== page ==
> While it's a really good idea to make sure your library's website is
> prominent on your institution's page (because I think that does send a
> strong signal, even to students, that your library is important to your
> campus), the really big question is how easily your students will be able
> to find your web page by googleing "University X Library", or
> "University X
> JSTOR" or "University X Ebsco."
++ to this section of your argument. Kids today and their Google machine. My alma mater not only comes up first, the flavours of Library are all right there. UIUC++.
> When a student has an assignment and their professor tells them they have
> to use "the library", they'll probably Google you - they won't
> try to
> navigate links from the university web page. I agree with Cary that your
> *current* students/users will probably not be going that route. So ensuring
> your page and its content is easily Google-able and search-engine optimized
> (and not hidden behind a portal!) is key.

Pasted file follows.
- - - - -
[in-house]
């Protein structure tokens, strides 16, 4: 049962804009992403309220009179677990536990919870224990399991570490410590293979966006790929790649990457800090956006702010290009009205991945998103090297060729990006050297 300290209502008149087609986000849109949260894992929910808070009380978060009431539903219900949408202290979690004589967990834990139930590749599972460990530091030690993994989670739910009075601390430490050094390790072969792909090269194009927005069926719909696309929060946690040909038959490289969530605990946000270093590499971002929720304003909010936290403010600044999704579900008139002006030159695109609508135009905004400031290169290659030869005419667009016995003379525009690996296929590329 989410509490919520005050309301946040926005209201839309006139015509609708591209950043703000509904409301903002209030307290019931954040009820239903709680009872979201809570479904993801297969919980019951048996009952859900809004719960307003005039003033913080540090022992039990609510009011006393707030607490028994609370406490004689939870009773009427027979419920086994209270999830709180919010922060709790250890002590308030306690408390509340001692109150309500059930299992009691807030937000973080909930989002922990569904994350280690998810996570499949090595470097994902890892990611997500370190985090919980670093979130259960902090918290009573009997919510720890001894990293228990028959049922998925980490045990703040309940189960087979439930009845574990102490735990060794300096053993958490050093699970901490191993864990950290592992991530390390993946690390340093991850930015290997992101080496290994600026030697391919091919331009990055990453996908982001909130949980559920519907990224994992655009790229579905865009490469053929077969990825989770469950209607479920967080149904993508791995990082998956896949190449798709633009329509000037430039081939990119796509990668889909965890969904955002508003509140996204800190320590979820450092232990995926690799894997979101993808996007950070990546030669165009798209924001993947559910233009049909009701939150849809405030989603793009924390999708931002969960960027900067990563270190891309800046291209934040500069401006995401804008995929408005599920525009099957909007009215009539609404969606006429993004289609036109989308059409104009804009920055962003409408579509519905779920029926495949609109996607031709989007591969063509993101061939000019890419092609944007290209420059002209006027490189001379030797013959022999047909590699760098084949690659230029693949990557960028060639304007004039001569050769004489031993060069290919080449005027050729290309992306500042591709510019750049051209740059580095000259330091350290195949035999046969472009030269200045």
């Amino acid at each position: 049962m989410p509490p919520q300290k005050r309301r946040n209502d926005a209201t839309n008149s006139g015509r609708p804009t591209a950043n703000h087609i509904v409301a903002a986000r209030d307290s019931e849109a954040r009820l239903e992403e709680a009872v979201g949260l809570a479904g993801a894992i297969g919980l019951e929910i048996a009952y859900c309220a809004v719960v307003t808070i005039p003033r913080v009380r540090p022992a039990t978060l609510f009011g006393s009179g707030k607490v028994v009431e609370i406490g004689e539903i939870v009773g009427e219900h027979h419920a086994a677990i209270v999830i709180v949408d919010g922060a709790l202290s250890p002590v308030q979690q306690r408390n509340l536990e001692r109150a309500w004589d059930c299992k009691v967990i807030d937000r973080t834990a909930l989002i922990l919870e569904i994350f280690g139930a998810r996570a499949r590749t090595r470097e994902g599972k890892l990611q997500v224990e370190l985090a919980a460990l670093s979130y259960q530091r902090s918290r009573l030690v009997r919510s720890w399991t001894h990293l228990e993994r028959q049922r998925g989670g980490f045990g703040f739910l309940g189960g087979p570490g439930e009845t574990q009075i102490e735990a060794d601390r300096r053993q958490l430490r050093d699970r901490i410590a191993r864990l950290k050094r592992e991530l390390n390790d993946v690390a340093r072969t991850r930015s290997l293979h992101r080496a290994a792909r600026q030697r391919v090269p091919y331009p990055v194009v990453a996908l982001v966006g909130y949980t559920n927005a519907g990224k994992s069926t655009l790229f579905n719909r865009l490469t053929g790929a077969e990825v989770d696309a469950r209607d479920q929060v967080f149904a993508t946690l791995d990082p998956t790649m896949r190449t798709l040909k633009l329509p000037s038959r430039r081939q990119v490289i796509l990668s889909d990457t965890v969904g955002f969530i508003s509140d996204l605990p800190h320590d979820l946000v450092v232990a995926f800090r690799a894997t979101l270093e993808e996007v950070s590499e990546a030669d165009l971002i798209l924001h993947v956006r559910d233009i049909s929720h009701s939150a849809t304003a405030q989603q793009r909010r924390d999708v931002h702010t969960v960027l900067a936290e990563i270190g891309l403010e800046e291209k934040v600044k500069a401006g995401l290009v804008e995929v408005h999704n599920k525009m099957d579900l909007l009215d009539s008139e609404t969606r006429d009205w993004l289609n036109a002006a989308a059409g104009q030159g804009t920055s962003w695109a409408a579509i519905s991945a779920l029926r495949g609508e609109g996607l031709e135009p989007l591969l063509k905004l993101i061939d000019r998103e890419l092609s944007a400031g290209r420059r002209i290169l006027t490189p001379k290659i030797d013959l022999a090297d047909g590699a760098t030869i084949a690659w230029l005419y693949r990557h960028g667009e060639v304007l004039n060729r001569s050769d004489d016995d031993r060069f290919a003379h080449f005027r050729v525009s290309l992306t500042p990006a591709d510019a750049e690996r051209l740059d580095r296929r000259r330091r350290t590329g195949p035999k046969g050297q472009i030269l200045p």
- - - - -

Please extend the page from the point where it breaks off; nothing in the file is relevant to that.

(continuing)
I do still think that time well spent in layout, organisation, and navigation is time well spent. This is true in especial when I find meself trapped in the jungle with only a touch to see me through. Having the user go back to Google every time they think up summat new does *not* save their time. I cannot count the number of times I have to perform some sort of arcane ritual to naturally find the hours and location of whatever thing I'm looking to find in meatspace. If I *know* that I'm visiting the right website to find certain information and I can't manage to find it within the page, I'm pretty sure that Karen Coyle can hear me sigh and see me facepalm. Looking at you irritating town website, looking at you.